This starts Python’s HTTP server module on port 9999 (you can start it on any port, but you may need admin privileges to bind to ports lower than 1024. After starting the HTTP server, you can navigate to http://localhost :9999/tracker.html to see the application in action.

Figure 12-3 shows what happens in FirefoxHTML5 offline web applicationsPython –m SimpleHTTPServer 9999Firefox when you access the site for the first time: you are prompted to opt in to storing data on your computer (note, however, that not all browsers will prompt you before storing data).

Figure 12-3. Firefox prompting to store data for the web applicationHTML5 offline web applicationsPython –m SimpleHTTPServer 9999Firefox

After allowing the application to store data, the application cache process starts and the browser starts downloading the files referenced in the application cache manifest file (this happens after the page is loaded, and, therefore, it has minimal impact on the responsiveness of the page. Figure 12-4 shows how Chrome Developer ToolsHTML5 offline web applicationsPython –m SimpleHTTPServer 9999chrome developer tools provide a detailed overview of what is cached for the localhost origin in the Resources pane. It also provides information in the console about the application cache events that fire while the page and the manifest were processed.

Figure 12-4. The Offline Page in Chrome with details about the application cache in Chrome Developer ToolsHTML5 offline web applicationsPython –m SimpleHTTPServer 9999chrome developer tools

To run this application, you will need a web server serving these static resources. Remember that the manifest file must be served with the content type text/cache-manifestHTML5 offline web applicationsPython –m SimpleHTTPServer 9999text/cache-manifest content type. If your browser supports the application cache, but the file is served with the incorrect content type, you will receive a cache error. An easy way to test this is to view the events that fire in the Chrome Developer Tools console as shown in Figure12-4; it will tell you if the appcache file is served with the wrong mime type.

To run this application with complete functionality, you will need a server that can receive geolocation data. The server-side complement to this example would presumably store, analyze, and make available this data. It may or may not be served from the same origin as the static application. Figure12-5 shows the example application running in offline modeHTML5 offline web applicationsPython –m SimpleHTTPServer 9999offline mode in Firefox. You can use File ä Work Offline to turn this mode on in Firefox and Opera. Other browsers do not have this convenience function, but you can disconnect from the network. Note, however, that disconnecting from the network does not interrupt the connection to a Python server running on localhost.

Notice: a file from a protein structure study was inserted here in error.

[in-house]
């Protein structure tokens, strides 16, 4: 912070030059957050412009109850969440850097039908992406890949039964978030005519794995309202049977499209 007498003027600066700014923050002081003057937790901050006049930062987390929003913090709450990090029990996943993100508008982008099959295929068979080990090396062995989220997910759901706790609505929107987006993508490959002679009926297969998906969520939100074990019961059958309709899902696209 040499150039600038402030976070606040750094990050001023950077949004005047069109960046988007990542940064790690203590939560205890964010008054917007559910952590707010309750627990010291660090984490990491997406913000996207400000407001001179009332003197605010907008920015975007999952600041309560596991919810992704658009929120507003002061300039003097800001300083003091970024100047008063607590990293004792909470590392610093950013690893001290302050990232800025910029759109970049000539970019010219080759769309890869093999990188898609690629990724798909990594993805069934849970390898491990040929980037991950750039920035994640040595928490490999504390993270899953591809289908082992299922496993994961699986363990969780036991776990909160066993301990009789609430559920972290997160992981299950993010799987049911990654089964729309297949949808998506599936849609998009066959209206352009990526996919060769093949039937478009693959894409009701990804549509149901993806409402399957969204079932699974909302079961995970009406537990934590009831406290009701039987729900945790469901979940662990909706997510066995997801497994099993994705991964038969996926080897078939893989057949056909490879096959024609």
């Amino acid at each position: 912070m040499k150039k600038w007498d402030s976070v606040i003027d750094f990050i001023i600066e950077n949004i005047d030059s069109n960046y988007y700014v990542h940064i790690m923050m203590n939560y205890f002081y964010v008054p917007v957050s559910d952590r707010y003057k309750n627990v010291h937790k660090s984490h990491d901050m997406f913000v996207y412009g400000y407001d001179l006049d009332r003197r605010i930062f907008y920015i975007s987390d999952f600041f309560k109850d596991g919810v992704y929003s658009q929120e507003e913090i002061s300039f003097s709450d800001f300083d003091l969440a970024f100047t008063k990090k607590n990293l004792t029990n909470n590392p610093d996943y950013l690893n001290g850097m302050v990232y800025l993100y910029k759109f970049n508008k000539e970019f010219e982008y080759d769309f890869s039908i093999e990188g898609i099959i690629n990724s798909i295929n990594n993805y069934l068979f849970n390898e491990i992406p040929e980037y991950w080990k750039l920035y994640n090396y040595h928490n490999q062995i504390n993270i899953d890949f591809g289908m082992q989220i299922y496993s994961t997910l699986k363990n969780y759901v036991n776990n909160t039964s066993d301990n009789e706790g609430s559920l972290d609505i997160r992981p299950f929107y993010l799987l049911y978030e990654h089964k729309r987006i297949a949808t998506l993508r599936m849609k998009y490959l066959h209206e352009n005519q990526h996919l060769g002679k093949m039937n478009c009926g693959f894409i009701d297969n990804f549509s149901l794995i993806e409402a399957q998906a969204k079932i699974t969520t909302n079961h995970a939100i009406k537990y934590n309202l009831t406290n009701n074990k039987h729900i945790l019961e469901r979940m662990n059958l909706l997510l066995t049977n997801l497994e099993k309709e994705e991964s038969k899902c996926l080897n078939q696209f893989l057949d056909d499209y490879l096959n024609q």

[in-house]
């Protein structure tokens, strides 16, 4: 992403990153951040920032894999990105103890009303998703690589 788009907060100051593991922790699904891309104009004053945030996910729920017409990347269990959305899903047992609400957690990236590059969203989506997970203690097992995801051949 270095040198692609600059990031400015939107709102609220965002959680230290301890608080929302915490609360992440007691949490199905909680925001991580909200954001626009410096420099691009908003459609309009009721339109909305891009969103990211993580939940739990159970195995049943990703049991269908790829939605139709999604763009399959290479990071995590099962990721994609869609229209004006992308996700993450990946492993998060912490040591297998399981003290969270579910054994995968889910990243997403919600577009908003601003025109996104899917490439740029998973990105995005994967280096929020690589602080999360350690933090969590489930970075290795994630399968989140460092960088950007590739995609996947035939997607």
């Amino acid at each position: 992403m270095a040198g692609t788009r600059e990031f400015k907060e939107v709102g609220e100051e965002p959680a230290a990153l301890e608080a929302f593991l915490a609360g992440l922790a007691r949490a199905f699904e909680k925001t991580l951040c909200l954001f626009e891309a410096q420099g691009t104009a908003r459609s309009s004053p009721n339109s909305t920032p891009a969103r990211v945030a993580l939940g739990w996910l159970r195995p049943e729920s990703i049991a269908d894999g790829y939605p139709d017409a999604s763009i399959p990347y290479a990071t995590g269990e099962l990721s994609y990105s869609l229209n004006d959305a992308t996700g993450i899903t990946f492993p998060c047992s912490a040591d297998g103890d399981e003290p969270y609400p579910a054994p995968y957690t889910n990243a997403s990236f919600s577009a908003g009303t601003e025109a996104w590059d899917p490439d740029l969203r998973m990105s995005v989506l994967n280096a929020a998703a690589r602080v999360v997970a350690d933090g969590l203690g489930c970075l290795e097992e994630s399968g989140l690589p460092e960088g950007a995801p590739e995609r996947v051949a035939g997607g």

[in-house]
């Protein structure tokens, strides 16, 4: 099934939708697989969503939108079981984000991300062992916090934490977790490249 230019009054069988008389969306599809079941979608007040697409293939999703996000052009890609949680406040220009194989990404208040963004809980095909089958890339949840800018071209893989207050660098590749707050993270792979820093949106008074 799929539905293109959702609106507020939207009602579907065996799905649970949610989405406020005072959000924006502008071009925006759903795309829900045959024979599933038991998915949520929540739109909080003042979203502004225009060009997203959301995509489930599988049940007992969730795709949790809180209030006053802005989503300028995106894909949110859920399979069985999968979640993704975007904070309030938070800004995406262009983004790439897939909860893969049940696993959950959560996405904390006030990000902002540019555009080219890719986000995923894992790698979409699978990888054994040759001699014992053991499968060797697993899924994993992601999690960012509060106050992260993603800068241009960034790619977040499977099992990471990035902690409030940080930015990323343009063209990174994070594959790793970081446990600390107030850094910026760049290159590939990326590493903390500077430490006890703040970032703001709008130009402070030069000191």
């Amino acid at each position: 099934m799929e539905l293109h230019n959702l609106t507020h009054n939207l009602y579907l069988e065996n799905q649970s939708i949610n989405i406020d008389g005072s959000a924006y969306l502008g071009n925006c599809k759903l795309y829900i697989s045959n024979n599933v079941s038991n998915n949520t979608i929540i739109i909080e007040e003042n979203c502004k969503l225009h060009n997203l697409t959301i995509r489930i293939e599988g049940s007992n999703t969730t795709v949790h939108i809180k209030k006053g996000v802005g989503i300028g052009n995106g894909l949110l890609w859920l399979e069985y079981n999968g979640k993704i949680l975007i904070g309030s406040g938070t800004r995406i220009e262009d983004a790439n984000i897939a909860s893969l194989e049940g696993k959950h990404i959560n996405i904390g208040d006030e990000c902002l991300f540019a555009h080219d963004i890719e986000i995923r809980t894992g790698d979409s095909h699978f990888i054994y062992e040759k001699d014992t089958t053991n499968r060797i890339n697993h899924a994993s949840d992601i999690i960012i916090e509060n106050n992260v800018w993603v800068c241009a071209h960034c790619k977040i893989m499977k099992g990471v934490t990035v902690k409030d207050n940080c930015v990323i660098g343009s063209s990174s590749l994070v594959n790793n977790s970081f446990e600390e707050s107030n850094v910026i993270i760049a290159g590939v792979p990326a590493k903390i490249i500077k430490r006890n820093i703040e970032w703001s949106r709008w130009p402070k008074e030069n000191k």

Figure 12-5. The application in offline modeHTML5 offline web applicationsPython –m SimpleHTTPServer 9999offline mode

Creating a Manifest File for the Application ResourcesHTML5 offline web applicationsapplication resources

First, in a text editor, create the tracker.appcache file as follows. This manifest file will list the files that are part of this application:

CACHE MANIFEST
# JavaScript
./offline.js
#./tracker.js
./log.js
# stylesheets
./html5.css
# images

Creating the HTML Structure and CSS for the UIHTML5 offline web applicationsHTML structure and CSS, UI

This is the basic UI structure of the example. Both tracker.html and html5.css will be cached, so the application will be served from the application cache.

<!DOCTYPE html>
<html lang="en" manifest="tracker.appcache">
<head>
    <title> HTML5 Offline Application</title>
    <script src="log.js"> </script>
    <script src="offline.js"> </script>
    <script src="tracker.js"> </script>
    <link rel="stylesheet" href="html5.css">
</head>
<body>
    <header>
      <h1> Offline Example</h1>
    </header>
    <section>
      <article>
        <button id="installButton"> Check for Updates</button>
        <h3> Log</h3>
        <div id="info">
       </div>
      </article>
    </section>
</body>
</html>